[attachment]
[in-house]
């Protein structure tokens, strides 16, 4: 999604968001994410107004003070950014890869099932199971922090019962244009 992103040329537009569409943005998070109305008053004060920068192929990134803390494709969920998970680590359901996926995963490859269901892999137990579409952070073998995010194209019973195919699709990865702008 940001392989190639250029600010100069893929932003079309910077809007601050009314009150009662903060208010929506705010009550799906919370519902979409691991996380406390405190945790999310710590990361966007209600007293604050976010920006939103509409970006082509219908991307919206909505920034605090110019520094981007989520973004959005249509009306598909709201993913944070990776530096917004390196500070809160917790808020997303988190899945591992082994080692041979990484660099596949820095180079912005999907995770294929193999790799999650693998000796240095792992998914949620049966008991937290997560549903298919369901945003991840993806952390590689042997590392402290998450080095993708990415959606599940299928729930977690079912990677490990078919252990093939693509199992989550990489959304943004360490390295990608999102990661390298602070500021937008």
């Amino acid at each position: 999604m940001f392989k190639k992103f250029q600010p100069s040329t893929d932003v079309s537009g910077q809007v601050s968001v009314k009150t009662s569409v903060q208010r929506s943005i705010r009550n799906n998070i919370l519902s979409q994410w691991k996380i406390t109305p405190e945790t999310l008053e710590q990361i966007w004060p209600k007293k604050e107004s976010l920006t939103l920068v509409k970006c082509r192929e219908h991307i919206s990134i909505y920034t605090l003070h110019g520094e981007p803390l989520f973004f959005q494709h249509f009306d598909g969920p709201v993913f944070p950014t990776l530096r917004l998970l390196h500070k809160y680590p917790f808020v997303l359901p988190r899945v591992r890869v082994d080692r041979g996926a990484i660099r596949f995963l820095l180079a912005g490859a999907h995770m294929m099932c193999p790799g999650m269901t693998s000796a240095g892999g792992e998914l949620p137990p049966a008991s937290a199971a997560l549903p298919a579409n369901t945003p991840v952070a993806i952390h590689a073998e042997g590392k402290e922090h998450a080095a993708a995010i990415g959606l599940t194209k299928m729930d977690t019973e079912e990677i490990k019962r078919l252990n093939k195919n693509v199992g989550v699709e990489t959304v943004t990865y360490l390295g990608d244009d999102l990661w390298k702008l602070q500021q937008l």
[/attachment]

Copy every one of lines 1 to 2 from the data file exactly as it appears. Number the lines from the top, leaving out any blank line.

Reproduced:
[in-house]
């Protein structure tokens, strides 16, 4: 999604968001994410107004003070950014890869099932199971922090019962244009 992103040329537009569409943005998070109305008053004060920068192929990134803390494709969920998970680590359901996926995963490859269901892999137990579409952070073998995010194209019973195919699709990865702008 940001392989190639250029600010100069893929932003079309910077809007601050009314009150009662903060208010929506705010009550799906919370519902979409691991996380406390405190945790999310710590990361966007209600007293604050976010920006939103509409970006082509219908991307919206909505920034605090110019520094981007989520973004959005249509009306598909709201993913944070990776530096917004390196500070809160917790808020997303988190899945591992082994080692041979990484660099596949820095180079912005999907995770294929193999790799999650693998000796240095792992998914949620049966008991937290997560549903298919369901945003991840993806952390590689042997590392402290998450080095993708990415959606599940299928729930977690079912990677490990078919252990093939693509199992989550990489959304943004360490390295990608999102990661390298602070500021937008």